Carlos Delgado was a 23-year-old budding Toronto Blue Jays catching prospect when San Juan Senadores manager Luis "Torito" Melendez made one of the most difficult decisions of the 1994-1995 Puerto Rico winter baseball season.
As Melendez sat down to add his reinforcements for the 1995 Caribbean Series team, he chose Delgado, his own team's catcher and MVP of that winter season, over Texas Rangers rising star Ivan "Pudge" Rodriguez.
And that is just one example of how deep the talent pool was for the tiny Caribbean island heading into a golden era in Puerto Rico's baseball history. Five of the top 10 Puerto Rican players who ultimately finished with the most hits in MLB history were on that team, including Hall of Famer Roberto Alomar, who was just coming off back-to-back World Series wins with the Blue Jays, as well as Edgar Martinez, Juan Gonzalez, Bernie Williams, Ruben Sierra, Carlos Baerga and Carmelo Martinez.
While front office executives geek out on statistical projections, scouts try to second-guess player development. But in the end, timing is the great outlier with legendary teams. And so it was with Puerto Rico's 1995 Caribbean Series team.
Maybe in the end, it was the season-shortening baseball strike in 1994 or the fact that MLB added Puerto Rico to the draft in 1990, making this the last class of a free-agent pipeline. Whatever the reason, the stars not only lined up that winter, setting the stage for a crop of stars who would go on to have memorable careers not seen since by a group of Puerto Ricans in the major leagues.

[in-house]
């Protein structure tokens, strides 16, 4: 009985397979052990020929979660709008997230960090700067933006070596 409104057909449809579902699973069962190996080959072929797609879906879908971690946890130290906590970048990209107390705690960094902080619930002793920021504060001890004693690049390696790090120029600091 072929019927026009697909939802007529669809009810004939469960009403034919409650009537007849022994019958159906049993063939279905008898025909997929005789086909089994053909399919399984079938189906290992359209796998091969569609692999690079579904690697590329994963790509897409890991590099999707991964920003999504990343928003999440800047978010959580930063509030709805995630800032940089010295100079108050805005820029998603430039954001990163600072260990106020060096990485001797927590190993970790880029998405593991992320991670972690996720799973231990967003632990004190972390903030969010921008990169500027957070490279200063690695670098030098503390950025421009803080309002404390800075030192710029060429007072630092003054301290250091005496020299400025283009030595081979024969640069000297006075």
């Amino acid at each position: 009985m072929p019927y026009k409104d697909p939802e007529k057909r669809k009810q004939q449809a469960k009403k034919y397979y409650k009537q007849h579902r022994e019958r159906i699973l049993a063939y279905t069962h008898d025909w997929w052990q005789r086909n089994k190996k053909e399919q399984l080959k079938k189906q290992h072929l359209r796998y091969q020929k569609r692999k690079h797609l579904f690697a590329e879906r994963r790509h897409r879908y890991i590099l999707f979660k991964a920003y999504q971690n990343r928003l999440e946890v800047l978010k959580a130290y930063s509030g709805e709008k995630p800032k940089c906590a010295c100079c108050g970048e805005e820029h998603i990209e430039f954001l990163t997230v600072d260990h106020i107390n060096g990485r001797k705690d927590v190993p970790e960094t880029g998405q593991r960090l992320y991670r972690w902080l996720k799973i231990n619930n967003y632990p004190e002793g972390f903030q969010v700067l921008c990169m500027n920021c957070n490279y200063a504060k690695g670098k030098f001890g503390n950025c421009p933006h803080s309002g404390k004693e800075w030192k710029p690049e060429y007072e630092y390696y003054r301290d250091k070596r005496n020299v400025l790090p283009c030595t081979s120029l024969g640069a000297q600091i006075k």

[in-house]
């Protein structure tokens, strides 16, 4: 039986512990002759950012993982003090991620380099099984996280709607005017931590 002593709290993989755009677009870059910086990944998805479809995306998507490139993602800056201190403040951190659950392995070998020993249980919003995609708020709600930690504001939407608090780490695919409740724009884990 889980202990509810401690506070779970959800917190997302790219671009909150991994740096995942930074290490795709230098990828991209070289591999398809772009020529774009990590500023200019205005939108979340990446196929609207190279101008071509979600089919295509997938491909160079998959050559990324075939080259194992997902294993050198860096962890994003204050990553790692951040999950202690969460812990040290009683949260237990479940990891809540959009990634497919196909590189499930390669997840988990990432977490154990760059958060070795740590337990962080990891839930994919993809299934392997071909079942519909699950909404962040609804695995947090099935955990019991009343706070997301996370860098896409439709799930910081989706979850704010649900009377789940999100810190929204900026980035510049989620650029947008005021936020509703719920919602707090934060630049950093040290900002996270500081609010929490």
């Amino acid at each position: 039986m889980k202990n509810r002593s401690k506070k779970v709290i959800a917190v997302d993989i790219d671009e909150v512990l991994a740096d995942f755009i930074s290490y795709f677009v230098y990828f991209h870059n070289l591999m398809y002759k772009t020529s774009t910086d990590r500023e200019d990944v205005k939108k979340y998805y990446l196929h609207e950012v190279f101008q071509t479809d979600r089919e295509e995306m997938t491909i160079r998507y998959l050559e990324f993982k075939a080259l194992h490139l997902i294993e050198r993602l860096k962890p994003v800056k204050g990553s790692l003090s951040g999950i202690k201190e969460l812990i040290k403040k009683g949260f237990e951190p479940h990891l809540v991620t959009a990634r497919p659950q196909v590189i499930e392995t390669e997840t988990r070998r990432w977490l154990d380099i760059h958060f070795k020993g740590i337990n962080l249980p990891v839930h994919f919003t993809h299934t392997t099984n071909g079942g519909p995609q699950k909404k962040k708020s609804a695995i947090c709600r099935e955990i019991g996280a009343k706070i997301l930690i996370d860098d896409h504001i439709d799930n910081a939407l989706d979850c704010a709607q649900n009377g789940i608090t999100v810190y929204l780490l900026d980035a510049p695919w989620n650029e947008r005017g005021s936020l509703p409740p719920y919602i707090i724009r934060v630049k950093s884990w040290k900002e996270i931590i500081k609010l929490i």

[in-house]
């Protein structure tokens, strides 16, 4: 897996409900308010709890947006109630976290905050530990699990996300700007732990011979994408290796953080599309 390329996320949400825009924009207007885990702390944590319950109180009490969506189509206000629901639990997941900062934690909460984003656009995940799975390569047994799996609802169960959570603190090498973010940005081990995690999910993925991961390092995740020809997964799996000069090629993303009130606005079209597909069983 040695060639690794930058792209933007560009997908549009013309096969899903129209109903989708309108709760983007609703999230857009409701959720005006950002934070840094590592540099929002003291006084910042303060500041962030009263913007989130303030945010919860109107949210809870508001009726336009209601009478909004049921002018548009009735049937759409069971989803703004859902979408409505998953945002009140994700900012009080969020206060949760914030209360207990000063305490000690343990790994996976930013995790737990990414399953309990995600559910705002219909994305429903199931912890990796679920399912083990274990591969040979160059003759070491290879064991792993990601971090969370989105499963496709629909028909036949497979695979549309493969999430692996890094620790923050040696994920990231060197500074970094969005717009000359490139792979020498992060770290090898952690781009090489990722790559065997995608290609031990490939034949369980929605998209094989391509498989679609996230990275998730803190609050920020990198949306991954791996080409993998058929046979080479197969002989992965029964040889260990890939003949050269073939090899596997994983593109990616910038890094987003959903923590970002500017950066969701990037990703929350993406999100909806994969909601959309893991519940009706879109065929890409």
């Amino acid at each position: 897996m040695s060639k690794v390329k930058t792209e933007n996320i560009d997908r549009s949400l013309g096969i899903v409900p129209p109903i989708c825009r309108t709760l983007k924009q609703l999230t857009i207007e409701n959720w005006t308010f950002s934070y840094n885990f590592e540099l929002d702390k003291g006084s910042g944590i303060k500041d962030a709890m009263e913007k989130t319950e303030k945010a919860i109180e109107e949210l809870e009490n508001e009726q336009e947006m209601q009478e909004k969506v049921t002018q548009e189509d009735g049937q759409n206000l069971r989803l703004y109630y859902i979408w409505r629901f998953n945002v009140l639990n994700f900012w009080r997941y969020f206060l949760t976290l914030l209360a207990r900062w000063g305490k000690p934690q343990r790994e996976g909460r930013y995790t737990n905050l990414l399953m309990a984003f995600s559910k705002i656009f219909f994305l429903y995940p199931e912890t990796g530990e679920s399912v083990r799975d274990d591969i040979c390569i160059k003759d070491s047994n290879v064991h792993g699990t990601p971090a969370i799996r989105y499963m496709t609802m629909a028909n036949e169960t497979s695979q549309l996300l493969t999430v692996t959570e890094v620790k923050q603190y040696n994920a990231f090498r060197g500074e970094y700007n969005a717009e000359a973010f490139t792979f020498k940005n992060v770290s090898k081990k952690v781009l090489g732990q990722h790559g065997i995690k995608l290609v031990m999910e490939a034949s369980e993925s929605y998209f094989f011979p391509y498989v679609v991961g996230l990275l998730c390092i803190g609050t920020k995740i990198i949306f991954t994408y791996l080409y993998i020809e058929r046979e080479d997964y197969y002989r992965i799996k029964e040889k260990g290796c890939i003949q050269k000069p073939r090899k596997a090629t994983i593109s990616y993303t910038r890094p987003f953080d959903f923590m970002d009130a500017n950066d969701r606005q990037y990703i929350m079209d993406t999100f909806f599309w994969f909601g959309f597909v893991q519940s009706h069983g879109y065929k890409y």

The batting order spoke for itself. Alomar was the leadoff hitter, followed by Edgar Martinez and then Baerga. Delgado hit fourth followed by sluggers Gonzalez and Sierra. Williams, Martinez's cousin, Carmelo Martinez, and Rey Sanchez rounded out the batting order.
Twenty years have now officially passed, but Melendez still remembers how he wrangled with his decision to use Delgado, who had earned the right with his winter season performance, over Rodriguez, who was already an established star.
"Look, Rey Sanchez won the league's batting title that season and he had to hit ninth in that lineup," Melendez said. "Carlos had been our catcher all season. I couldn't in all fairness come in and put Ivan in there and take his job away.
"I sat my entire staff down in the clubhouse for more than an hour," Melendez said of Jerry Morales, Luis Isaac, Ruben Escalera and Juan Nieves. "We took into consideration every angle. It was impossible to decide."
The 1994 MLB strike inspired most of Puerto Rico's major leaguers to play over the winter, and Nieves, a former pitcher with the Brewers in the late '80s who was Melendez's pitching coach in 1995 and is currently the Boston Red Sox's pitching coach, remembers the dilemma.
"What a nice problem to have because usually in baseball all your lineups are set except the eighth and the ninth hole," Nieves said. "This one was top to bottom rock solid."
If the batting order weren't enough of a problem, Melendez had to figure out the defense.
He was staring down two of the best second basemen in the game at the time in Alomar and Baerga.
Baerga had had a historic 1993 season, becoming the first switch-hitter to homer from both sides of the plate in the same inning. The Cleveland Indians star finished the 1993 season with a .321 batting average, 200 hits, 21 home runs and 114 RBIs.
But Alomar was a two-time World Series winner with Toronto, already a five-time All-Star and a four-time Gold Glove winner. He had a .298 career batting average to that point and averaged 38 steals in seven seasons. He would go on to make the All-Star team another seven times in a row, beginning in 1995.